School board tables Grosse Pointe North health clinic

Julia Roeder '25, Page Editor

FUNDING FRENZY An emergency School Board meeting (pictured above) was host to hours of comments on the new health clinic at North. (Julia Roeder ’25)

On Jan. 17, 2023, Grosse Pointe School Board members Virginia Jeup and Lisa Papas called an emergency meeting for the board two days later on Jan. 19. This meeting was to discuss the recent approval for a health clinic set to go into Grosse Pointe North High School.

The opposition to the health clinic was sent in by lawyer Anthony L. DeLuca, stating that the district using the sinking funds given by the government is an unlawful use of the money. At the meeting, there were nearly three hours of public comments.

“I think if we can use the sinking funds for softball diamonds, I think we can use it for a clinic,” said Rebecca Gualdoni, who is a mother of a freshman at Grosse Pointe North. “One in four Grosse Pointe North students don’t have healthcare or access to mental health services. This would be at the benefit of countless students throughout the Grosse Pointe Schools.”

Sinking fund money is derived from voters living in the Grosse Pointe Schools area in the form of a property tax assessment. Grosse Pointe’s 2019 sinking fund vote would provide the clinic’s facilities. The clinic will be funded by a State of Michigan grant and cost Grosse Pointe Schools nothing annually. The construction costs at North to build the clinic are estimated to cost more than $900,000. The clinic will provide an estimated $350,000-$400,000 worth of services to students according to an FAQ posted on the district’s website.

“I do not think that (the clinic) is needed for this school district,” Ray Safadi, a Grosse Pointe Woods resident, said. “There are other clinics for students to go to instead. This would be a disgrace.”

On the opposing end, many public comments focused on how this clinic would benefit attendance rates and parents who can’t leave work to bring their child into an Urgent Care. According to the district, 26 percent of Grosse Pointe North students are economically disadvantaged, meaning not every student can afford expensive medical bills.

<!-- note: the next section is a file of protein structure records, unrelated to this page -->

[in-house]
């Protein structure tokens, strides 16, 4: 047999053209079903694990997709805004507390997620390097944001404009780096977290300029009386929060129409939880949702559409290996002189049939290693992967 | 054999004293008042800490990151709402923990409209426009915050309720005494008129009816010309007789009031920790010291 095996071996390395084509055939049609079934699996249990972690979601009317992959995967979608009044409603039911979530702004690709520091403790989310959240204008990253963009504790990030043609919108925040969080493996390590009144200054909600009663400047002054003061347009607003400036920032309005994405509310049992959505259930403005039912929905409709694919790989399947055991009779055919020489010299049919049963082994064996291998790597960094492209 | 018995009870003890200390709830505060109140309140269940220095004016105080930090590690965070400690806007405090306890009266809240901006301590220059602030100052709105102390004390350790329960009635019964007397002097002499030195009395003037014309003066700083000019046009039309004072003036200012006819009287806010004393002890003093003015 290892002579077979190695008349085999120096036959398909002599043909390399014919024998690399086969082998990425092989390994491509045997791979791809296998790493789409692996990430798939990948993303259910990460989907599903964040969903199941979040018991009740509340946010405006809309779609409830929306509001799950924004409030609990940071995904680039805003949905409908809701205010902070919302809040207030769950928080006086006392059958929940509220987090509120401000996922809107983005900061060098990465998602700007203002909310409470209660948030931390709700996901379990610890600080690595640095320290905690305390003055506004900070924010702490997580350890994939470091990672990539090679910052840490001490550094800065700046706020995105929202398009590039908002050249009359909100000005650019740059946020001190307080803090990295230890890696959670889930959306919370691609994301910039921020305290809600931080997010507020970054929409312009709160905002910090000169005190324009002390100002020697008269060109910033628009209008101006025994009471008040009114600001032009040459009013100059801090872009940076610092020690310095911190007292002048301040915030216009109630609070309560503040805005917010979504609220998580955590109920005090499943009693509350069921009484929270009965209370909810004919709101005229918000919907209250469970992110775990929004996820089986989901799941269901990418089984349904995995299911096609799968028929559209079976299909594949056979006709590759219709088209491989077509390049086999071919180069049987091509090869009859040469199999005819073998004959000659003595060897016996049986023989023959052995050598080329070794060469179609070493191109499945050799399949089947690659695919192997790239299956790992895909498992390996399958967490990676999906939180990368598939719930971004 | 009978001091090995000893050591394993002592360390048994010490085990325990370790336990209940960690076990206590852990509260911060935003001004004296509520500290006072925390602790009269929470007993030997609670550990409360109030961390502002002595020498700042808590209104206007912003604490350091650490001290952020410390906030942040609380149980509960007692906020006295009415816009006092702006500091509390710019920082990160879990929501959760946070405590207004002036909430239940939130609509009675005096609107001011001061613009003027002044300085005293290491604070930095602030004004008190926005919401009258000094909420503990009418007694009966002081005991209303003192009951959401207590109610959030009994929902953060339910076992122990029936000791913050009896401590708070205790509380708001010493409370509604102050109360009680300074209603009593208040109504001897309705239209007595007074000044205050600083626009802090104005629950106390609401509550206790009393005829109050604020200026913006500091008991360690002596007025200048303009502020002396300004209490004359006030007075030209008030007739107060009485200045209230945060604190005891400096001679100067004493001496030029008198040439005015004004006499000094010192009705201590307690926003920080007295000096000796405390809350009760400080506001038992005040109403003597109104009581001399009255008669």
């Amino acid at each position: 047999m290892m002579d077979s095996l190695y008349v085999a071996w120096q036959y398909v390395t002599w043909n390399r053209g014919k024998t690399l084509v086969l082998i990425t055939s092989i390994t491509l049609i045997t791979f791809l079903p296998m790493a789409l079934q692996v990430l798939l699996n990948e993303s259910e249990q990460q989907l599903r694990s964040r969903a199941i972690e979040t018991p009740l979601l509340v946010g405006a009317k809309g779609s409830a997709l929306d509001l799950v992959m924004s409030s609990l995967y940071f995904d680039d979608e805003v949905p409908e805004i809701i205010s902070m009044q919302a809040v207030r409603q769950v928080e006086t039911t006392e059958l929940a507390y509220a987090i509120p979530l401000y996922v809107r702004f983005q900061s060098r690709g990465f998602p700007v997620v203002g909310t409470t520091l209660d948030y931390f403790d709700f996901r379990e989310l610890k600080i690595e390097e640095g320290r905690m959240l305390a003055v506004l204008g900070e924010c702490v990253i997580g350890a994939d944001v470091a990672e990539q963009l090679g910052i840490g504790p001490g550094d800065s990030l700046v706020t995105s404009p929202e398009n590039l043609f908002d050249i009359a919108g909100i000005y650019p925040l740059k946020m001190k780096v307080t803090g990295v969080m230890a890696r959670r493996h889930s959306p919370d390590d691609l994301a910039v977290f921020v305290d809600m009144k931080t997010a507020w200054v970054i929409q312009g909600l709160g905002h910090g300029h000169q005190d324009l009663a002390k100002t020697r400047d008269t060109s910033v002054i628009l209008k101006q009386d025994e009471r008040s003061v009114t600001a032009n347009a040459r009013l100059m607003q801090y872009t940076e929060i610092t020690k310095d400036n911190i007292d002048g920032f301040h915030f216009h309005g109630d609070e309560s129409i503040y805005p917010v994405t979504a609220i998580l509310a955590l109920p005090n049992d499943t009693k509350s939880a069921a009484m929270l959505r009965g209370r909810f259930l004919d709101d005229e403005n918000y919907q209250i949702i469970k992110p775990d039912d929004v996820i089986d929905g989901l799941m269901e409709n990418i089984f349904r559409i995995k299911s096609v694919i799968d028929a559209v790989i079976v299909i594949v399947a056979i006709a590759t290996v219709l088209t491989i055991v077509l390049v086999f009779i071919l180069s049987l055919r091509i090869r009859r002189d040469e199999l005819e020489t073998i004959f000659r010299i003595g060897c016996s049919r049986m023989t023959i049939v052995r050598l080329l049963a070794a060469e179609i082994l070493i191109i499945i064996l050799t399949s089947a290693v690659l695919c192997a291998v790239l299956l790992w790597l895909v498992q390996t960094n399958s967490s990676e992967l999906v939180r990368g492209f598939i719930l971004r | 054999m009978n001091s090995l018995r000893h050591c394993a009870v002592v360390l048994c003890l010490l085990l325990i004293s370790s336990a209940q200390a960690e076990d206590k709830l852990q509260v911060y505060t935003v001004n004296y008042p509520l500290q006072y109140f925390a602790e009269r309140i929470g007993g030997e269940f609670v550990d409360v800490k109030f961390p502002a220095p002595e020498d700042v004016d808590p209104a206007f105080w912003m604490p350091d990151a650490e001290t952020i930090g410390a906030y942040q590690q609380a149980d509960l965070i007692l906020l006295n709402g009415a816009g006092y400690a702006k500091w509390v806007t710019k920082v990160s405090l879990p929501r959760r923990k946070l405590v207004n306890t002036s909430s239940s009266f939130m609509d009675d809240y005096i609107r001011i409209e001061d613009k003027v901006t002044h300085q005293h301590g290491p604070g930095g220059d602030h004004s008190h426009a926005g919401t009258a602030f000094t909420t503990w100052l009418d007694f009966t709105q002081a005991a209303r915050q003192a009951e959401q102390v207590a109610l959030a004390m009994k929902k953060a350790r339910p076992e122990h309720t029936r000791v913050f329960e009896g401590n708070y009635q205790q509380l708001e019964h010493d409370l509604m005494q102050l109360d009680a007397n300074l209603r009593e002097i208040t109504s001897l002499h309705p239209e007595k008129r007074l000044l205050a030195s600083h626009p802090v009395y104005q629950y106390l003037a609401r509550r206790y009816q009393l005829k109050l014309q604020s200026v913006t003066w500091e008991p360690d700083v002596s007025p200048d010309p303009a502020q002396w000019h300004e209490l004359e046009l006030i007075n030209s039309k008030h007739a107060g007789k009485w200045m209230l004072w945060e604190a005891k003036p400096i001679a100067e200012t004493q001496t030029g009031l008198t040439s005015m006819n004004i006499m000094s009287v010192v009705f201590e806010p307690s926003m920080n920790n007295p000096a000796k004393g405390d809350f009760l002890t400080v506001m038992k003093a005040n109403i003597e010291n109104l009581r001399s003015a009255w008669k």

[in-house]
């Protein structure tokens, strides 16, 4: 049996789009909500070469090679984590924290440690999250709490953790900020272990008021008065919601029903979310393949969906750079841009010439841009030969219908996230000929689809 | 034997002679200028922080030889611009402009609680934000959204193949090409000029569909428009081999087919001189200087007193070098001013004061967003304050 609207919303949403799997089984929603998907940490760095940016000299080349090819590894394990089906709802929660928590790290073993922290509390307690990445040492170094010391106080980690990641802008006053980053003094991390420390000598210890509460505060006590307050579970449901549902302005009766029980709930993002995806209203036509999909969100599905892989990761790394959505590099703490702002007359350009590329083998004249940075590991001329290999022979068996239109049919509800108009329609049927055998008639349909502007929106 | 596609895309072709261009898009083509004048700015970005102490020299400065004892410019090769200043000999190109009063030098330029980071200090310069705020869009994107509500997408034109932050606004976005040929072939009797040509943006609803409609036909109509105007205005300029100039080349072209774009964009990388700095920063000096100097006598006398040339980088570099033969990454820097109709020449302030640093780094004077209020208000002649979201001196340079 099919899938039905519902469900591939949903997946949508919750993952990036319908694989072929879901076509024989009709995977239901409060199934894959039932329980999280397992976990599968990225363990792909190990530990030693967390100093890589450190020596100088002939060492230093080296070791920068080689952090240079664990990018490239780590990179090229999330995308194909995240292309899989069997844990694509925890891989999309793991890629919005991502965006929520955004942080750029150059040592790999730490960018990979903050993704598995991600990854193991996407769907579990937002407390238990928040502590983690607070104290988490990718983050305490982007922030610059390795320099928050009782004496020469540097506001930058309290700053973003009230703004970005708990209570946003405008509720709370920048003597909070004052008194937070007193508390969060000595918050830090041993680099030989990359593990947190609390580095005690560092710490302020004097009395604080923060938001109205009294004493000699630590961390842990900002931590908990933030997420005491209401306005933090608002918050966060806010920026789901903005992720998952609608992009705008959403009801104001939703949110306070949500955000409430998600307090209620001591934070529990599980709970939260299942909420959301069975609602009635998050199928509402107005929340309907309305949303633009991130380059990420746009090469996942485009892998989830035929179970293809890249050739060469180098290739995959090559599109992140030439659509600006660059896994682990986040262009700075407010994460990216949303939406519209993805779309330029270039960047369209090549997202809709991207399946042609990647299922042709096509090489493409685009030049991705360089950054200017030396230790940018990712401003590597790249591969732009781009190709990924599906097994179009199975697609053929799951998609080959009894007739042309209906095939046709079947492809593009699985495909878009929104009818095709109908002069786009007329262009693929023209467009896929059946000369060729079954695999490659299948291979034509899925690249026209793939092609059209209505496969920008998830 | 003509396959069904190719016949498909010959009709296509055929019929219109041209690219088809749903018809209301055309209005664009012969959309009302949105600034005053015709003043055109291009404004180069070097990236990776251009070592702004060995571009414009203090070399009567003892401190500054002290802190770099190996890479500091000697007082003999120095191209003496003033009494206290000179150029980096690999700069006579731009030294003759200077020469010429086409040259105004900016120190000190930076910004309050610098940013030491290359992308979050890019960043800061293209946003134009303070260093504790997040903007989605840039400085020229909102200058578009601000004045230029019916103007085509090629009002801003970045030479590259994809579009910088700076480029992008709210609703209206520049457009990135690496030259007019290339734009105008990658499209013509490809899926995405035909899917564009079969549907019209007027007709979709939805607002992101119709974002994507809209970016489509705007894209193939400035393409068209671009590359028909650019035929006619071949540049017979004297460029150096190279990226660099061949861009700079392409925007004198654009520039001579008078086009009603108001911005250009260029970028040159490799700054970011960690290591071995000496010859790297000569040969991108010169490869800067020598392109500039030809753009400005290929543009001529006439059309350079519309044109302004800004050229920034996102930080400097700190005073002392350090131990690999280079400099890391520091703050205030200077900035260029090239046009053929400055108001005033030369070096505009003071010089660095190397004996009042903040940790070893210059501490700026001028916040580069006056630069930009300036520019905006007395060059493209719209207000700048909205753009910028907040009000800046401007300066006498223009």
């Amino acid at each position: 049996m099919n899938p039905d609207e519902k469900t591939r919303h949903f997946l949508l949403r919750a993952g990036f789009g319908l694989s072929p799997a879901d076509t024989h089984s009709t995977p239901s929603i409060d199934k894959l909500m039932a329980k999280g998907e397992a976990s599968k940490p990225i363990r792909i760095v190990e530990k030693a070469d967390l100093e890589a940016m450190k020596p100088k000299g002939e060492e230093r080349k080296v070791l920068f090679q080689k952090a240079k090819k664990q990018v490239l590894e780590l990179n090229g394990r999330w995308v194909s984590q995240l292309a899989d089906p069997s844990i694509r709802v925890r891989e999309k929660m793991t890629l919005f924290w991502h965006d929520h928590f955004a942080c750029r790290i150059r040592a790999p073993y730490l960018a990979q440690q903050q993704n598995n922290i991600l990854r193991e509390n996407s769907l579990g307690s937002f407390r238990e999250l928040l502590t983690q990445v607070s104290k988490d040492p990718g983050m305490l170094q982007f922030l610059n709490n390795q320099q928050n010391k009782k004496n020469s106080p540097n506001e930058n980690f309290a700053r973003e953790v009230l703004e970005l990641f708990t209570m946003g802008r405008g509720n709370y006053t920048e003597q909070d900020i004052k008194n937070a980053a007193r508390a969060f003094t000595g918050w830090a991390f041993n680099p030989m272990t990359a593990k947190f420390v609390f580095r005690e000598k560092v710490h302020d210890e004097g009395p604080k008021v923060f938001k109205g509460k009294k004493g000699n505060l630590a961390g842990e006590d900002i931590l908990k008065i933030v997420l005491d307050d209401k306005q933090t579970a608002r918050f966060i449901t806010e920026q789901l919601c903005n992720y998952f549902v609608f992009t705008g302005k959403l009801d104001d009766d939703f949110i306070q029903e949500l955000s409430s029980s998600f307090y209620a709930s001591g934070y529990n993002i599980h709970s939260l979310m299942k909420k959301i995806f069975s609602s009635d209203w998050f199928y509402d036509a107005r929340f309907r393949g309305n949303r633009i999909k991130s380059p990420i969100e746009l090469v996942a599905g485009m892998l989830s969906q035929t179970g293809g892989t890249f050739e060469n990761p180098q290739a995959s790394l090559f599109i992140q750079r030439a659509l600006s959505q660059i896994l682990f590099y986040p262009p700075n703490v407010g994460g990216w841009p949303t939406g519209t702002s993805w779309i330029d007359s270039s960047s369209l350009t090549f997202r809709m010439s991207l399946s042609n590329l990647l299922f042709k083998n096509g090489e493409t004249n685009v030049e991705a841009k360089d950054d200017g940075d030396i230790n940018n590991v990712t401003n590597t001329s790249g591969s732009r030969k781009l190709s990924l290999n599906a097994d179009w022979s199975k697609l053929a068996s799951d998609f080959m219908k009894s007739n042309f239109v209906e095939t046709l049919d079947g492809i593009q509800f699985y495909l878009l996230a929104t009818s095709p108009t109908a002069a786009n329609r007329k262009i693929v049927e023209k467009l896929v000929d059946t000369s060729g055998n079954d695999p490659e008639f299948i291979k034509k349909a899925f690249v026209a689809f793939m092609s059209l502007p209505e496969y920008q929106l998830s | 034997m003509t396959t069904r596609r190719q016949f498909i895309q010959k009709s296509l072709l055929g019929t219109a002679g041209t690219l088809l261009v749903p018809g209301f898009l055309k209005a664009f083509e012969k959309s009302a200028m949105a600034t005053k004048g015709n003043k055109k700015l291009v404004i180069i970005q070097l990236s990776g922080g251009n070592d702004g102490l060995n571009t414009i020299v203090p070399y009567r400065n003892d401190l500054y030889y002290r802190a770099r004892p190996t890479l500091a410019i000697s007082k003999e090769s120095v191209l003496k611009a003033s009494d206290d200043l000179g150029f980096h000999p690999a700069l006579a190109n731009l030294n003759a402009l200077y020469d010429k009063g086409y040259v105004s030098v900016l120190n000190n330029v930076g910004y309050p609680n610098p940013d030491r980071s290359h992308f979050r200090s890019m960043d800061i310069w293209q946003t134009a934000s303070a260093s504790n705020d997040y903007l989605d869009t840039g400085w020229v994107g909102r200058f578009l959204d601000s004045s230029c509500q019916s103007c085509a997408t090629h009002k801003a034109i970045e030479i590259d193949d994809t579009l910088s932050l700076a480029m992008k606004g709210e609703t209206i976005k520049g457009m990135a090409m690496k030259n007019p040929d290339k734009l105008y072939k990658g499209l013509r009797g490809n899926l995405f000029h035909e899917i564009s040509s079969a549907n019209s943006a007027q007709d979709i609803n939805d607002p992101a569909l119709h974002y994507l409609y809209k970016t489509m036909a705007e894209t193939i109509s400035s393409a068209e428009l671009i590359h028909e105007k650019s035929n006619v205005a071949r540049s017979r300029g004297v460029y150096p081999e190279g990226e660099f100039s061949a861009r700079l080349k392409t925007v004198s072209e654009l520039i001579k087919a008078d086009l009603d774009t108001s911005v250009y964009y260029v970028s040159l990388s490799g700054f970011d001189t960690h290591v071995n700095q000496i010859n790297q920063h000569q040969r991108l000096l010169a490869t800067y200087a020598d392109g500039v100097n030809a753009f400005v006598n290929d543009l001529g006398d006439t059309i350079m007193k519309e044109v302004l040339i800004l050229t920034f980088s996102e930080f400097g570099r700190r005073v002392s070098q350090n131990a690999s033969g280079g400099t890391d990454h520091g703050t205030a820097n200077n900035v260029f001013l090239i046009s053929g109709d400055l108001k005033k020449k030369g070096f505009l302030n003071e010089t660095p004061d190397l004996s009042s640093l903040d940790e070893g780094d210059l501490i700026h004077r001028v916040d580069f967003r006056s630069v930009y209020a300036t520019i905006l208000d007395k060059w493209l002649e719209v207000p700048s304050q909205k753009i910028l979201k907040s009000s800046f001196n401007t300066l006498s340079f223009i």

“Every single one of those lives are important to me and to this community. Their lives are worth my life, and my tax money,” First Lutheran Church Pastor Sean Motley said. “I expect that my money is being used responsibly and rightly, but in the past I have seen a waste of taxpayer money, but I can not think of a better way to use our money than to save our children.”

Board members Virginia Jeup and Lisa Papas called this board meeting with less than a 48 hour notice, upsetting many in the community. In their announcement, Lawyer DeLuca’s statement expressed his concern that the state of Michigan would pursue legal action for an unlawful use of sinking funds. Many speakers of the public voiced their concern that DeLuca has no expertise in school finance.

“If we keep shaving off millions of dollars, we don’t have the financial resources for this,” Papas said. “I don’t agree to use the sinking funds on this, but I believe we could do this another way.”

Ultimately, the board voted 4-3 to table the interagency agreement between Beaumont Health Agency and Grosse Pointe schools. School Board members that voted table the agreement were worried that legal action against the school district would be pursued in the near future.